Bob Odenkirk shares his journey to becoming an action star in ‘Nobody’


Peter Sblendorio - New York Daily News



Bob Odenkirk stars as Hutch Mansell, an underestimated and overlooked dad and husband taking life’s indignities on the chin and never pushing back, in "Nobody." (Universal/TNS)

Bob Odenkirk stars as Hutch Mansell, an underestimated and overlooked dad and husband taking life’s indignities on the chin and never pushing back, in "Nobody." (Universal/TNS)


Bob Odenkirk got a kick out of playing a punch-throwing, weapon-wielding action hero.

Known for his decades of comedy and leading role in the drama series “Better Call Saul,” the actor is excited for the world to see him star as a suburban dad with a suppressed set of skills in the new thriller “Nobody.”

“Most of the action stars, we’ve just seen them do so much amazing stuff, and they sort of live in that genre,” Odenkirk told the Daily News. “They stay there. You just don’t for a second buy them as a regular person. By having me do this, I think the audience [knows] what they’re coming to see, but they still go, ‘I don’t know if this guy’s going to be able to win this fight.’”

Odenkirk, 58, portrays Hutch Mansell, a man with a mysterious backstory who left behind a career in combat to start a family. He’s thrust back into action after a break-in at his home taps into the pent-up frustration he’s feeling amid the monotony of his new life.

The concept for the movie, out Friday in theaters, came together after Odenkirk’s brother-in-law texted him about an advertisement in China for “Better Call Saul,” the popular spinoff of the crime drama “Breaking Bad” that stars Odenkirk as lawyer Jimmy McGill.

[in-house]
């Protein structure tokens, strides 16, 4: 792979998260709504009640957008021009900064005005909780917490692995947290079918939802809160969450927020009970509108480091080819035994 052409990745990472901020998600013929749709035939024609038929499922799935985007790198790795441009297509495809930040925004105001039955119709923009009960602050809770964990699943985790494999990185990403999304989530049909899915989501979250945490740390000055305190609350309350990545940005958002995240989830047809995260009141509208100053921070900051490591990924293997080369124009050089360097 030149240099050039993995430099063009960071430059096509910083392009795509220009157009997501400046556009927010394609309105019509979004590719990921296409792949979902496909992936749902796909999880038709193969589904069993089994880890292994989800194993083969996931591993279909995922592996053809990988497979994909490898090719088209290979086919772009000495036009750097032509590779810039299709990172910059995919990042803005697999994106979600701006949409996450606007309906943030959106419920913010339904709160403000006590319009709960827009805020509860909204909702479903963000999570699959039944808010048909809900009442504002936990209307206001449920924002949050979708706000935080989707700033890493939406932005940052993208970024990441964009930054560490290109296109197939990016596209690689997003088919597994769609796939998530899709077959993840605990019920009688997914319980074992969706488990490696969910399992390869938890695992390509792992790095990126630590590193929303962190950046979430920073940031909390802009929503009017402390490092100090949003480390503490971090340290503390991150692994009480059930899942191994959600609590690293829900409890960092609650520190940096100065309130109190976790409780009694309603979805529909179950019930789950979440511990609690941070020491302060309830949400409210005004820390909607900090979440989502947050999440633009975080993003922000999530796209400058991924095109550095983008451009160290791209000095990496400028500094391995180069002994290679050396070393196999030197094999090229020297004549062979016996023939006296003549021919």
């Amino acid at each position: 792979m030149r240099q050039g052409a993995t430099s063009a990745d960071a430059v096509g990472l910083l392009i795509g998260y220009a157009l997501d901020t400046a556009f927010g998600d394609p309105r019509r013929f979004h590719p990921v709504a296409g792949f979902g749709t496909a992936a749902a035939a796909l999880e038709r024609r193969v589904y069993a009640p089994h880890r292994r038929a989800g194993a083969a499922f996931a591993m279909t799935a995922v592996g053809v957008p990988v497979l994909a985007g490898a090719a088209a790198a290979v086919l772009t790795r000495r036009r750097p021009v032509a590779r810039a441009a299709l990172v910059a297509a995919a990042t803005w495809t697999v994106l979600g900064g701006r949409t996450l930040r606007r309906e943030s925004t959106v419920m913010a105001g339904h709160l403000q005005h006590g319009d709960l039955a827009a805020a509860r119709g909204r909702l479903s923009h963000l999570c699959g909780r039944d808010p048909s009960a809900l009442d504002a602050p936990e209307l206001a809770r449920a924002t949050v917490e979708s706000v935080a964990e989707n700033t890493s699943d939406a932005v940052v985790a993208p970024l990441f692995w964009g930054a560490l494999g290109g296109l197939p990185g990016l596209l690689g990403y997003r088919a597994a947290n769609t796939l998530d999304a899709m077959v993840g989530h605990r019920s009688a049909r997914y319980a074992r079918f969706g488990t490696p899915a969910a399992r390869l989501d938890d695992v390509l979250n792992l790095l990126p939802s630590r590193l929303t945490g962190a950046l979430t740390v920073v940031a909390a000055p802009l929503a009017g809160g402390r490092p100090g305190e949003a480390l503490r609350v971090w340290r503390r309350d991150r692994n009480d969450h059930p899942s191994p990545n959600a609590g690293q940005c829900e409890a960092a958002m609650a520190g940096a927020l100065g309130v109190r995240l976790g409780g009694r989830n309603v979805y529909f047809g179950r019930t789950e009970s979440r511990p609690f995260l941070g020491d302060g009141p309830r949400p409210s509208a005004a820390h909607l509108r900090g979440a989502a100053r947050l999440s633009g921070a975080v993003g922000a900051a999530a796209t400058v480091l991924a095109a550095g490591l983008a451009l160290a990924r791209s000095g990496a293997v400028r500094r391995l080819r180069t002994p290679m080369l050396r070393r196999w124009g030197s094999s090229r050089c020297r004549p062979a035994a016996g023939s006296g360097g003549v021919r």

The presence of that ad overseas inspired Odenkirk to consider other projects that could reach people all around the world.

“I started thinking about my character in ‘Better Call Saul’ that people in other countries know me from,” Odenkirk said. “They don’t know my comedy. They know ‘Breaking Bad’ and ‘Better Call Saul.’ That character is Jimmy McGill. He’s like a striver who fails over and over and never quits, and is very earnest in his drives and kind of puts his heart on his sleeve. I thought, that’s basically an action character, except he doesn’t fight, but otherwise all the other components are there.”

Derek Kolstad, creator of the “John Wick” movies, signed on to write the script for “Nobody,” while Ilya Naishuller joined as director.

Preparation for the role included rigorous training for Odenkirk, who learned how to do his own stunts and was coached on how to use guns for the movie.

Odenkirk trained with celebrated stuntman Daniel Bernhardt — a process that saw the actor begin by practicing the basic moves and exercises “over and over and over,” he said.

“It was a long road, man,” Odenkirk recalled. “Look, I was a comedy writer for 25 years. I started exercising when I was around 30, just cardio. The core of this screen fighting is movement from your hips, so I hadn’t really done any of that until I started doing this training. It was a long road, man. It was embarrassing for most of it.”

Odenkirk won Emmys as a writer for “Saturday Night Live” and “The Ben Stiller Show,” and has received nine nominations as an actor and producer for “Better Call Saul.”

“Nobody” — which also stars Connie Nielsen, Christopher Lloyd and RZA — allowed Odenkirk to challenge himself in ways he never had before.

“No film as violent and bloody as this film was ever made with more love,” Odenkirk said with a laugh. “I’m not kidding. Everyone contributed. If you go down that list of credits, everyone is the best at what they do, and all still very excited to do what they do.”

Bob Odenkirk stars as Hutch Mansell, an underestimated and overlooked dad and husband taking life’s indignities on the chin and never pushing back, in "Nobody." (Universal/TNS)
https://www.limaohio.com/wp-content/uploads/sites/54/2021/03/web1_ENTER-MOVIE-NOBODY-ODENKIRK-1-MCT.jpgBob Odenkirk stars as Hutch Mansell, an underestimated and overlooked dad and husband taking life’s indignities on the chin and never pushing back, in "Nobody." (Universal/TNS)

Peter Sblendorio

New York Daily News

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